Monday, December 11, 2017
Jared Yates Sexton: The change first came in the weeks after September 11. Whereas my family had kept their slurs and fascist ideologies largely confined to the safety of our homes, now they were openly having these conversations with other like-minded people in public. At lunch I'd overhear neighbors refer to "towel---," "sand---," and it was nothing for a quick chat at the Wal-Mart to be punctuated by a call to bomb every man, woman, and child in the Middle East until there was nothing left. "Turn the desert into glass," they said. "Let God sort 'em out." In the years following, there were less of these open displays as polite society frowned upon them, but they didn't stop altogether.
They were adamantly in favor of the Iraq War, an unjust invasion, and openly supported waterboarding and torture and, like their eventual hero Donald Trump, they thought there should be even more violent methods of getting information.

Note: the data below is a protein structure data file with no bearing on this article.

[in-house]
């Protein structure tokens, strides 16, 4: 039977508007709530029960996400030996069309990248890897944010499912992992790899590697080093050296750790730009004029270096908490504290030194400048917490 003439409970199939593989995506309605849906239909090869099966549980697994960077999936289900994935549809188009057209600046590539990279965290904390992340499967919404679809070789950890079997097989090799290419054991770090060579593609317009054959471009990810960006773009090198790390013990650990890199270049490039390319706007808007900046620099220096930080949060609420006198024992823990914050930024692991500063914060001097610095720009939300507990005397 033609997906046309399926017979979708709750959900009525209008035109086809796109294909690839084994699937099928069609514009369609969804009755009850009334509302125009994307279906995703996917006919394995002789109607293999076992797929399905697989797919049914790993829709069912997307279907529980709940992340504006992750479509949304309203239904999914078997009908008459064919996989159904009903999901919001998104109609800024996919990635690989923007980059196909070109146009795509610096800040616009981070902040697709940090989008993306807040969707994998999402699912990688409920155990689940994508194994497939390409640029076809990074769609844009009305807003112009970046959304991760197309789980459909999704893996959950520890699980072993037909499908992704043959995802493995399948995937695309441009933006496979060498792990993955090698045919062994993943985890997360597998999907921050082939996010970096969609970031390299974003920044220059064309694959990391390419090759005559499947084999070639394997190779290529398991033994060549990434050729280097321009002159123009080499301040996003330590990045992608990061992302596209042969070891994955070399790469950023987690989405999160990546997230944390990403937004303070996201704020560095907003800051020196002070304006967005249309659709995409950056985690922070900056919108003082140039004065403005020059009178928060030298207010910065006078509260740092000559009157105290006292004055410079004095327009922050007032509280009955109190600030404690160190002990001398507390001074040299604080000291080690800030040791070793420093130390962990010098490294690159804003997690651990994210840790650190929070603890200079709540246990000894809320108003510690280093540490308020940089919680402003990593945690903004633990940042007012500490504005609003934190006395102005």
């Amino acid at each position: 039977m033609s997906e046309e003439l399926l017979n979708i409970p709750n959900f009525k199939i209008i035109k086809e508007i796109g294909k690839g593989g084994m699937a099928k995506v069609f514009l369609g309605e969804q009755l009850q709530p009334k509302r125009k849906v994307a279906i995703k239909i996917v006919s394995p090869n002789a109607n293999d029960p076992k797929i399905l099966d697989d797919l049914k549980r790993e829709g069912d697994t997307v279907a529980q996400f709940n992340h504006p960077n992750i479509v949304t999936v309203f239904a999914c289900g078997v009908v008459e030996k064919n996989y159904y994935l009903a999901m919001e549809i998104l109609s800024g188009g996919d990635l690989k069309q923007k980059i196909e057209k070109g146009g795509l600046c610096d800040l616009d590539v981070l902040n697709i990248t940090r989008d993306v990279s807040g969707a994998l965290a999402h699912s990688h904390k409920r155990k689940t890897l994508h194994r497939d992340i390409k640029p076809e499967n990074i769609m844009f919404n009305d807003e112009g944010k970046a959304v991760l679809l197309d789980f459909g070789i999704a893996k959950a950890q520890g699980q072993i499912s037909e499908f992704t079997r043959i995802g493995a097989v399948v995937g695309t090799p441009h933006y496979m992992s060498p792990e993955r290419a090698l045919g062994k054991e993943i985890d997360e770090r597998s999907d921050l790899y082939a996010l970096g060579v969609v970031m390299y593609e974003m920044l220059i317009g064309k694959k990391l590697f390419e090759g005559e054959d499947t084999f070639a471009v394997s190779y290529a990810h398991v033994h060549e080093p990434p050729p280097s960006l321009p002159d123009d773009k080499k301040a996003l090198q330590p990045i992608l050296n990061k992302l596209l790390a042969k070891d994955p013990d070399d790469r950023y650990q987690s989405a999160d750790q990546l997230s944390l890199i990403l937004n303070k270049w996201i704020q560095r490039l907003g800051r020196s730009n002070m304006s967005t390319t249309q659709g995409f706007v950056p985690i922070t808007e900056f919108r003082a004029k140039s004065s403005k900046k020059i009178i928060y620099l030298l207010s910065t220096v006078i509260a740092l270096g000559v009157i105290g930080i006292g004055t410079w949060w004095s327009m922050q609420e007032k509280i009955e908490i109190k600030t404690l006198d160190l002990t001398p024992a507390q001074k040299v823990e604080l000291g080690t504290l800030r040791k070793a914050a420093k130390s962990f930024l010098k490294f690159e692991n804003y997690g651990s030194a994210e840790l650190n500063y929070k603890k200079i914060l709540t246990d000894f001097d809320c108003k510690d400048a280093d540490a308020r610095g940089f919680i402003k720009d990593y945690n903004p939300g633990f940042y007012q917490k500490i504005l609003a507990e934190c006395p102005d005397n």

Simply put, people like this have never been interested in the principles the United States of America were founded upon. ...
My relatives, and others like them, have clung to that Constitution when it has served their interests, primarily the 2nd Amendment, which protects their guns, and occasionally the 1st Amendment, when they feel pressured by shared society. But they are quick to abandon the Constitution when it suits their interests. ...
I cannot say they are fascists, but I can definitely say they hold fascist ideas. This is why they hardly blink when Donald Trump quickly erodes the normal order of the government, why they're not concerned when he undermines the Freedom of the Press or cozies up to authoritarian leaders. They love it when he tells policemen to be rough on suspects. They want someone who plays nuclear chicken with a despot while the lives of hundreds of million innocent people lie in the balance.
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